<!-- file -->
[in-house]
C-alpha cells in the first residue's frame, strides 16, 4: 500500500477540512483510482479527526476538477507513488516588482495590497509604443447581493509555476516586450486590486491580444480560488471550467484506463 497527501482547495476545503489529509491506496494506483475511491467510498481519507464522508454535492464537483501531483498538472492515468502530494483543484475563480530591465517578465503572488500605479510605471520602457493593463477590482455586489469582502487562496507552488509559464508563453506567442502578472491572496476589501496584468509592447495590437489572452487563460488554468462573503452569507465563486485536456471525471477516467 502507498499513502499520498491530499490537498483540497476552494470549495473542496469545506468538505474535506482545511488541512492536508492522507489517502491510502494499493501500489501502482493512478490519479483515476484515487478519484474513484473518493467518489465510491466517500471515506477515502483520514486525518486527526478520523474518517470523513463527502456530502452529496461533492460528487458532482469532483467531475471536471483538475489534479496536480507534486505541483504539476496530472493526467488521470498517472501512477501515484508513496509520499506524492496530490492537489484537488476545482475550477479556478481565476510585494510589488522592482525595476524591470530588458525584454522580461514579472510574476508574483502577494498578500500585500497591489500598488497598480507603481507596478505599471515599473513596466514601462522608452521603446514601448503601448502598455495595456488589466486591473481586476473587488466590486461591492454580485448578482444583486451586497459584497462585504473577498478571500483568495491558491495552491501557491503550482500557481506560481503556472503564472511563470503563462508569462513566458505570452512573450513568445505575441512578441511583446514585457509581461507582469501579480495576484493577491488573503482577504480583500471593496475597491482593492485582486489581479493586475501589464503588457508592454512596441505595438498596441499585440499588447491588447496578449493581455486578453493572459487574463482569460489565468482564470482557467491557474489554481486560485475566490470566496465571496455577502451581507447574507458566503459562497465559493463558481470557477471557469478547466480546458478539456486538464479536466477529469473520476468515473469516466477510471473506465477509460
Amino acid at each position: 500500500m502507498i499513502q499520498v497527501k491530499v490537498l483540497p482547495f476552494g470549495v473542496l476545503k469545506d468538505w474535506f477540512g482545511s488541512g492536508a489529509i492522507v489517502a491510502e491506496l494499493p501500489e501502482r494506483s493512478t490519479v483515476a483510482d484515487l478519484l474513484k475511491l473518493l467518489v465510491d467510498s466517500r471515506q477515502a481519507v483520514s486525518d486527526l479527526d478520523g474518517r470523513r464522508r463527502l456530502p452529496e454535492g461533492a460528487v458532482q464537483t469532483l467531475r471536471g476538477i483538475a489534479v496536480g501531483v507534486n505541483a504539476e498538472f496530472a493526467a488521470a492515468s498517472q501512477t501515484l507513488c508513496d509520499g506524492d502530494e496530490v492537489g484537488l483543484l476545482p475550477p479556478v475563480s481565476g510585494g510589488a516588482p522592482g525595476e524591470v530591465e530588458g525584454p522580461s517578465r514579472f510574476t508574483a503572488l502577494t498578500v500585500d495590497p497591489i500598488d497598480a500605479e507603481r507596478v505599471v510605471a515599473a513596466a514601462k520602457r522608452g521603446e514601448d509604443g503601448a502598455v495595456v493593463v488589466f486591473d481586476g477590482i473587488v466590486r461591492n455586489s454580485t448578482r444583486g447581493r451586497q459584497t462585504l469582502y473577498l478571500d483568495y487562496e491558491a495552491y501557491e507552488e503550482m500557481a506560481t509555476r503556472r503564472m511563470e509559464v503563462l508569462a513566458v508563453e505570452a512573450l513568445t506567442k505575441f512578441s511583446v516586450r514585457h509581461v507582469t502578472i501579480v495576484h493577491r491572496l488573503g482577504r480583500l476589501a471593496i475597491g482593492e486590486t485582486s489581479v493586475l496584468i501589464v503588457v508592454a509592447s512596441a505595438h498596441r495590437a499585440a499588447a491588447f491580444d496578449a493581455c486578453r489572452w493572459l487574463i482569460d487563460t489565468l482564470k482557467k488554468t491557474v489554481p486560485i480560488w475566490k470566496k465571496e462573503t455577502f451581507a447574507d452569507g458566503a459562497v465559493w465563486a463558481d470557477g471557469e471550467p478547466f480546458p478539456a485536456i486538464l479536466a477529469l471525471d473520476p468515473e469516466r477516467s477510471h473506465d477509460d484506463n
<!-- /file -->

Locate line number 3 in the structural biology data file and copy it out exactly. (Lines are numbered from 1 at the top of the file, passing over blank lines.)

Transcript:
Amino acid at each position: 500500500m502507498i499513502q499520498v497527501k491530499v490537498l483540497p482547495f476552494g470549495v473542496l476545503k469545506d468538505w474535506f477540512g482545511s488541512g492536508a489529509i492522507v489517502a491510502e491506496l494499493p501500489e501502482r494506483s493512478t490519479v483515476a483510482d484515487l478519484l474513484k475511491l473518493l467518489v465510491d467510498s466517500r471515506q477515502a481519507v483520514s486525518d486527526l479527526d478520523g474518517r470523513r464522508r463527502l456530502p452529496e454535492g461533492a460528487v458532482q464537483t469532483l467531475r471536471g476538477i483538475a489534479v496536480g501531483v507534486n505541483a504539476e498538472f496530472a493526467a488521470a492515468s498517472q501512477t501515484l507513488c508513496d509520499g506524492d502530494e496530490v492537489g484537488l483543484l476545482p475550477p479556478v475563480s481565476g510585494g510589488a516588482p522592482g525595476e524591470v530591465e530588458g525584454p522580461s517578465r514579472f510574476t508574483a503572488l502577494t498578500v500585500d495590497p497591489i500598488d497598480a500605479e507603481r507596478v505599471v510605471a515599473a513596466a514601462k520602457r522608452g521603446e514601448d509604443g503601448a502598455v495595456v493593463v488589466f486591473d481586476g477590482i473587488v466590486r461591492n455586489s454580485t448578482r444583486g447581493r451586497q459584497t462585504l469582502y473577498l478571500d483568495y487562496e491558491a495552491y501557491e507552488e503550482m500557481a506560481t509555476r503556472r503564472m511563470e509559464v503563462l508569462a513566458v508563453e505570452a512573450l513568445t506567442k505575441f512578441s511583446v516586450r514585457h509581461v507582469t502578472i501579480v495576484h493577491r491572496l488573503g482577504r480583500l476589501a471593496i475597491g482593492e486590486t485582486s489581479v493586475l496584468i501589464v503588457v508592454a509592447s512596441a505595438h498596441r495590437a499585440a499588447a491588447f491580444d496578449a493581455c486578453r489572452w493572459l487574463i482569460d487563460t489565468l482564470k482557467k488554468t491557474v489554481p486560485i480560488w475566490k470566496k465571496e462573503t455577502f451581507a447574507d452569507g458566503a459562497v465559493w465563486a463558481d470557477g471557469e471550467p478547466f480546458p478539456a485536456i486538464l479536466a477529469l471525471d473520476p468515473e469516466r477516467s477510471h473506465d477509460d484506463n